We all kinda love Facebook, even though many of us hate to admit it. The social networking behemoth is integrating with everything else on the web, bit by bit, whether we like it or not. And they’re not the only site doing this—what a lot of Internet users still fail to realize is that for social networking sites, the users are their product. Everything we like, everything we enter on partnered websites, we need to consider it public information because it is of value to those sites and their advertisers.
There have been two particularly galling examples of the lack of privacy on Facebook recently:
1. Exploiting Our “Likes”
With no particular rhyme or reason as to which page is chosen, Facebook has been putting posts in people’s newsfeed from pages that a user Likes. It could be a page that you Liked months ago that you may not even remember is in your list. Most of us at one point or another have probably Liked pages that might displease a coworker, friend or relative. For some of us, this might not actually be a problem. But for others it could cause embarrassment or even worse. Oh, you didn’t mean to out your political affiliation, your sexual orientation or maybe your questionable musical taste? Too bad, that’s just not in the advertisers’ best interest.
This is a more prominent extension of the sidebar item that tells us which of our friends have Liked pages we too might like. The main difference with this new action is that to those people not looking closely, it might appear that the friend in question has actually shared the article Facebook is posting on the friends’ behalf.
The newsfeed is supposed to be just about things that we intentionally post. This latest action changes that. We can no longer trust that what shows up in our newsfeed is content that has been knowingly generated by a person. It could be posted by an advertising-bot that has no concern for what might be considered private information.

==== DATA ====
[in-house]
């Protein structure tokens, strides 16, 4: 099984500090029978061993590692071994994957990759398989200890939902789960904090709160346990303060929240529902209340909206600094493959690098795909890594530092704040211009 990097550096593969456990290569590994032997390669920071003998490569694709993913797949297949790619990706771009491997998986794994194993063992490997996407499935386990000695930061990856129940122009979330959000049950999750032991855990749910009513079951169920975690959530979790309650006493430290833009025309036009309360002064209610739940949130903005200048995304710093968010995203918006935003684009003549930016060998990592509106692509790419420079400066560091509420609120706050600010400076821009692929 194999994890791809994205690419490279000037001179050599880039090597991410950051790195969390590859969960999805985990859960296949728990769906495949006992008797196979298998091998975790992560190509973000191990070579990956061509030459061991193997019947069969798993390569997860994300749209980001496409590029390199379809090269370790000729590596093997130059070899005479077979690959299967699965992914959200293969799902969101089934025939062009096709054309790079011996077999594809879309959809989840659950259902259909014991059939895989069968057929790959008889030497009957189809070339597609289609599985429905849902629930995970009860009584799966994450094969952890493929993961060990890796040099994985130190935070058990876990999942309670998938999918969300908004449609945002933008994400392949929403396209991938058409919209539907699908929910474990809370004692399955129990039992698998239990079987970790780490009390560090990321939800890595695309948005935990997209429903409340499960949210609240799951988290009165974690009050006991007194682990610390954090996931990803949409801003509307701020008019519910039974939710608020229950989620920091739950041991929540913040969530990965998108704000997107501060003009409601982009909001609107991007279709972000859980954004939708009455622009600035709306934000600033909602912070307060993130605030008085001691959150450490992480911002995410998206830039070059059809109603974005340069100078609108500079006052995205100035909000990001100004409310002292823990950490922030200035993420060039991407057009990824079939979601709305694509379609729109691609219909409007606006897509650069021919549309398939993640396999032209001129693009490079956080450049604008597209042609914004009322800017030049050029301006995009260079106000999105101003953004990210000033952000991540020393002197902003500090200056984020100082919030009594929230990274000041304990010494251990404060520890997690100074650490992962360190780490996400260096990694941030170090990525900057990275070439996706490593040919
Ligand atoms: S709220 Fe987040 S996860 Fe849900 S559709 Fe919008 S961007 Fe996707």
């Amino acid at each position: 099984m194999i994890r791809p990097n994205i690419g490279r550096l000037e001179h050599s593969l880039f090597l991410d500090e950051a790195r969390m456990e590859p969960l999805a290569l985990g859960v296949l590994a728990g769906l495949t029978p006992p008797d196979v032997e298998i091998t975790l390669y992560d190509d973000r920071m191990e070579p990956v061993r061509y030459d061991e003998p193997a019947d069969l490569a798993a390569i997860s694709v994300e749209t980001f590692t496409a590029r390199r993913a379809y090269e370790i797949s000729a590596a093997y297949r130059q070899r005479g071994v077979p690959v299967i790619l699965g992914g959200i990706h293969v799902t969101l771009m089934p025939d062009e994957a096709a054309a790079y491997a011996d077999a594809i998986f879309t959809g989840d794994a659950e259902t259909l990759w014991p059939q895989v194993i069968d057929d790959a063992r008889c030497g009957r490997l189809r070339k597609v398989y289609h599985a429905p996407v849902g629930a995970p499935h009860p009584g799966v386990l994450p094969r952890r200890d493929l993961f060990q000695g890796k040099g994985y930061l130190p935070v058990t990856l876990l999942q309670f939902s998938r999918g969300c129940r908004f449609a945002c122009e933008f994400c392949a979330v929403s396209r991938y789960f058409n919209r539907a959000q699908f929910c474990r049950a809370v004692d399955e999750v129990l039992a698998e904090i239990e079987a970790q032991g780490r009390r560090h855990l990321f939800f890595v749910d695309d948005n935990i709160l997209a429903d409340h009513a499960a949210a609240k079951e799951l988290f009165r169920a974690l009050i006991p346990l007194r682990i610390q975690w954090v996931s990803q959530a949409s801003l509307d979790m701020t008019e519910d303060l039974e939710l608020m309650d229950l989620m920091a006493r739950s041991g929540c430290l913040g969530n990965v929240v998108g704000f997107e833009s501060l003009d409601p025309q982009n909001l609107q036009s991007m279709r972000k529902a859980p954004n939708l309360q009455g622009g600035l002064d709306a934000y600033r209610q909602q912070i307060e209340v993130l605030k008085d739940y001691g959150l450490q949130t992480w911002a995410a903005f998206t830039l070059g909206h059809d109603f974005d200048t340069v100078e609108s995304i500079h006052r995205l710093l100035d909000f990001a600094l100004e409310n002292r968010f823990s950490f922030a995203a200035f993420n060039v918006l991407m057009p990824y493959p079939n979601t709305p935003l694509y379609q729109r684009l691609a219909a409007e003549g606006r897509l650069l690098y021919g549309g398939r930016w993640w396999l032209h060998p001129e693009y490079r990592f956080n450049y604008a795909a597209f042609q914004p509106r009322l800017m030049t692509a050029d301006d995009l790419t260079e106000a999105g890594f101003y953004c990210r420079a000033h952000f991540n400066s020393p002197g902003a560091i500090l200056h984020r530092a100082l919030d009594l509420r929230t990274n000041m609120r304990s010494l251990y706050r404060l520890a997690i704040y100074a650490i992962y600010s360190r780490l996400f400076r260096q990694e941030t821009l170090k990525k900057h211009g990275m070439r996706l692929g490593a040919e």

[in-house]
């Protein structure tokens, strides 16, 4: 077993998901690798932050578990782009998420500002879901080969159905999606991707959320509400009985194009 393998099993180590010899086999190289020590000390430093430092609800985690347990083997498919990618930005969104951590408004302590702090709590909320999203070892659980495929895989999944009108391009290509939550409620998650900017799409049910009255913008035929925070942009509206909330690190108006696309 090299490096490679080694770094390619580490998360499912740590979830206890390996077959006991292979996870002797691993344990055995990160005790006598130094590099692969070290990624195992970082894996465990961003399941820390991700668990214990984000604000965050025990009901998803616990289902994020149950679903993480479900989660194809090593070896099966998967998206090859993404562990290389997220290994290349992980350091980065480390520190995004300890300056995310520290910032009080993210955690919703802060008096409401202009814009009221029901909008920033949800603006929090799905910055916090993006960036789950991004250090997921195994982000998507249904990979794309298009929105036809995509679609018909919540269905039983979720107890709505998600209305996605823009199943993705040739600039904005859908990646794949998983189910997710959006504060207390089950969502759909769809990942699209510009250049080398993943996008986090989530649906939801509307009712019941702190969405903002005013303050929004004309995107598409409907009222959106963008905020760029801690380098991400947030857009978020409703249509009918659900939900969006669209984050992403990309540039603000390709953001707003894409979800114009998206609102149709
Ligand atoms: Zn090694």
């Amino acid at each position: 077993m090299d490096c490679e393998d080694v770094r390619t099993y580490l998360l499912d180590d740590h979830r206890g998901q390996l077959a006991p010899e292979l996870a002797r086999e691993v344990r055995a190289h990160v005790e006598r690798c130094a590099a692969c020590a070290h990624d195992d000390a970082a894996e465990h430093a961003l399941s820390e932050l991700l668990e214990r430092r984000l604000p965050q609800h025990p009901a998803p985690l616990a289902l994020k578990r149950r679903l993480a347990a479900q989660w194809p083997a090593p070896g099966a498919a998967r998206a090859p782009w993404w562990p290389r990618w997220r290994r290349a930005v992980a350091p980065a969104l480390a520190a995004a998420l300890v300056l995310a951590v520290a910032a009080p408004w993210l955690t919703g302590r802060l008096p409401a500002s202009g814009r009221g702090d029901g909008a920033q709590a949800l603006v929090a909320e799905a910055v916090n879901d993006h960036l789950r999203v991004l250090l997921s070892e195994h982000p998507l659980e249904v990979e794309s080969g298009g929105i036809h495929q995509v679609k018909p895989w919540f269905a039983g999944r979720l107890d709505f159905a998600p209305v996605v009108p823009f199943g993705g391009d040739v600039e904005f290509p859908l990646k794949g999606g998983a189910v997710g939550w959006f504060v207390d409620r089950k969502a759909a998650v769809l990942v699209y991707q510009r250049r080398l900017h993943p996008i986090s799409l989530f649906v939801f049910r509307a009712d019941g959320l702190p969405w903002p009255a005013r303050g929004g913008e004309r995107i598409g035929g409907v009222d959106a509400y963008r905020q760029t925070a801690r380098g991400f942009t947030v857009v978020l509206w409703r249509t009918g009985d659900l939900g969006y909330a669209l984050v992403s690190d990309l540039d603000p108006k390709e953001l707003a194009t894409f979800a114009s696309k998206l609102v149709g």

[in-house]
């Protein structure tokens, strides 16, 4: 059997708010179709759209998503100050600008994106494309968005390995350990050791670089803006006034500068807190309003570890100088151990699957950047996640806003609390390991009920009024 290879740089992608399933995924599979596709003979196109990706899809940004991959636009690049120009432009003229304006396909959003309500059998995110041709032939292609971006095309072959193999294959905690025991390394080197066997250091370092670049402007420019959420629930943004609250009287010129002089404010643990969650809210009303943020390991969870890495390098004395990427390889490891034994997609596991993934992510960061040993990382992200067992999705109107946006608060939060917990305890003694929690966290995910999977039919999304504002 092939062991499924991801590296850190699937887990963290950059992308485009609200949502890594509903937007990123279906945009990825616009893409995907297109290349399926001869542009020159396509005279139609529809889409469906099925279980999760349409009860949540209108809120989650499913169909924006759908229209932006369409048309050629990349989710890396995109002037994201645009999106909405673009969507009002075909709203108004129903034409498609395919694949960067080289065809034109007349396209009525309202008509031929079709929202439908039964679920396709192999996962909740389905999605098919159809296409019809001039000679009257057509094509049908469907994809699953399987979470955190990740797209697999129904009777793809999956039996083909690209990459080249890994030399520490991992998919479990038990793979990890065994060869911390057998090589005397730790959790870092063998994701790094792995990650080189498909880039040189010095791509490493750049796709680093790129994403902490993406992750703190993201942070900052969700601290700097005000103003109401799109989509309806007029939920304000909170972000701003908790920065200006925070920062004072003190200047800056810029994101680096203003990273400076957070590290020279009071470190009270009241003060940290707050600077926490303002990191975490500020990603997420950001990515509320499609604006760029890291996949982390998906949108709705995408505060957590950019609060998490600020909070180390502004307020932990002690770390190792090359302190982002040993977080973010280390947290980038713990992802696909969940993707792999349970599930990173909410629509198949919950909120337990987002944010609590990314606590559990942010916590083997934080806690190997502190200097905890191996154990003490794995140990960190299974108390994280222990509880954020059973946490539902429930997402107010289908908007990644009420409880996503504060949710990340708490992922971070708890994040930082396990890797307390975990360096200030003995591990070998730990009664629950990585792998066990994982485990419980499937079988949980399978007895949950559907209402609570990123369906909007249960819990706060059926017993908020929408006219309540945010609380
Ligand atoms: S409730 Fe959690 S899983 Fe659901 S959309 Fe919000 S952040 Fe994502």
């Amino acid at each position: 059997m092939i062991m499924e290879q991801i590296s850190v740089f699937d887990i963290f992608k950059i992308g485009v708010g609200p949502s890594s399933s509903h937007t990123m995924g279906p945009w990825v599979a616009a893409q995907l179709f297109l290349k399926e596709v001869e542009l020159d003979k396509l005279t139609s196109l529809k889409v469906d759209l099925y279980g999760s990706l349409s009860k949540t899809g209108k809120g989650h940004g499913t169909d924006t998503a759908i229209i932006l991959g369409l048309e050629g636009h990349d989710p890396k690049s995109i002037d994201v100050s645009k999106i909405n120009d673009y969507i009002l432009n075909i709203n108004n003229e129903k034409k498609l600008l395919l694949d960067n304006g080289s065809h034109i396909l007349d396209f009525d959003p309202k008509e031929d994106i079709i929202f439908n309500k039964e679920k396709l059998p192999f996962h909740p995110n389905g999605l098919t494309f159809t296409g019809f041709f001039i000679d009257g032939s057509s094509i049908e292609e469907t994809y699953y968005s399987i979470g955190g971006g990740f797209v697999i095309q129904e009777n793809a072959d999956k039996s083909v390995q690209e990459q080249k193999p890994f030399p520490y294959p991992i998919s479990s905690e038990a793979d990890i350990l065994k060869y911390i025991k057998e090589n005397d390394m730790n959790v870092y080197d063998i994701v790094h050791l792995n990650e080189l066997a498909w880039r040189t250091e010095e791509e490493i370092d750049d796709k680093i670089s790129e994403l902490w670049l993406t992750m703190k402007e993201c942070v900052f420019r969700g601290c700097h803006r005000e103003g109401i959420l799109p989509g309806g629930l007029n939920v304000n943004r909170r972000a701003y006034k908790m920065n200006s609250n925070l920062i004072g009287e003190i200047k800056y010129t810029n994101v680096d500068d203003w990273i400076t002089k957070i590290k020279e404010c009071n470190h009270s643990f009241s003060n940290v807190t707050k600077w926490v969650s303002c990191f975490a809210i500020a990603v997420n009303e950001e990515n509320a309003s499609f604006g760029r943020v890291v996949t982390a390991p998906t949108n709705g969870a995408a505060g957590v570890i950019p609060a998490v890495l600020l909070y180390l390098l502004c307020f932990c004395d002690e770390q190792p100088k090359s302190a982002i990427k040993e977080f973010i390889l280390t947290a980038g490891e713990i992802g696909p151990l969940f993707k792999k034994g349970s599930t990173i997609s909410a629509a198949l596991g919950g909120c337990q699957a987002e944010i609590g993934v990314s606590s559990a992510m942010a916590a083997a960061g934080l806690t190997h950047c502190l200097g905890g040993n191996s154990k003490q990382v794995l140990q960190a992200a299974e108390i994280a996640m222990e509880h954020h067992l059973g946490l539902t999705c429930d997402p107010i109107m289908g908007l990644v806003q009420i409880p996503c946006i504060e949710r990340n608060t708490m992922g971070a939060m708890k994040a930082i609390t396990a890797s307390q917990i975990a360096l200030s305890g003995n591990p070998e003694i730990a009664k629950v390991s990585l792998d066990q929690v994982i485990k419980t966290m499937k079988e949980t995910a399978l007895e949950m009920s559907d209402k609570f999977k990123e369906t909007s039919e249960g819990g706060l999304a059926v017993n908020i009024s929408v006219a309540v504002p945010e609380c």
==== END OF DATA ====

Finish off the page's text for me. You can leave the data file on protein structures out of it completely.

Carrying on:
2. Trumpeting Our Personal Information
The second instance has to do with Glassdoor, a site that is integrated with Facebook. Ostensibly Glassdoor relies on anonymous salary and company-related information from its users, but when its data is correlated with Facebook friend lists, it could be revealing more information than anyone intended. What is not “Personally Identifiable Information” by itself becomes far more so when it’s paired with the right bit of context.
Most of us consider salary talk taboo. I could count on one hand the number of people who I have told how much money I make, and I’d still have several fingers left over. And yet, people are posting this information “anonymously” online. I understand, from a certain perspective, why this is useful and for a greater good. But would people be doing it if they realized how easily this information could be tracked back to them when a friend list is associated with their data? It behooves a company, if they want people to keep sharing anonymously, to better protect their users’ privacy.
Regardless of how locked down and protected we keep our settings, social networking sites contain people who we know to varying degrees. For any number of reasons, most of us don’t wish to share every detail of our lives with everyone we connect with on the Internet, even if that person is a very close friend. The Intertubes are leaky; this is a fact of life. It may be accidental because someone made a mistake, or it may be entirely intentional because a company’s privacy practices are shady. Either way, we need to be aware that what we’re sharing may not be as private as we think.
It certainly decreases the value of being able to freely express ourselves on social networking sites if we have to be concerned with what one person can see versus another. But we need to weigh the value of sharing in light of this lack of privacy.
If you do wish to reign in that privacy a little bit longer, here are a couple tips:
- Go through your Likes list and make sure it doesn’t contain anything you wouldn’t want all your friends to see
- Check sites where you have posted potentially damning data. Make sure what you have out there is something you would be okay with your grandma, your neighbor or your boss knowing about you.
Does this increasing lack of privacy concern you? If so, are you fighting tooth and nail to retain what privacy remains? Or are you quietly adjusting to a new age of digital overexposure?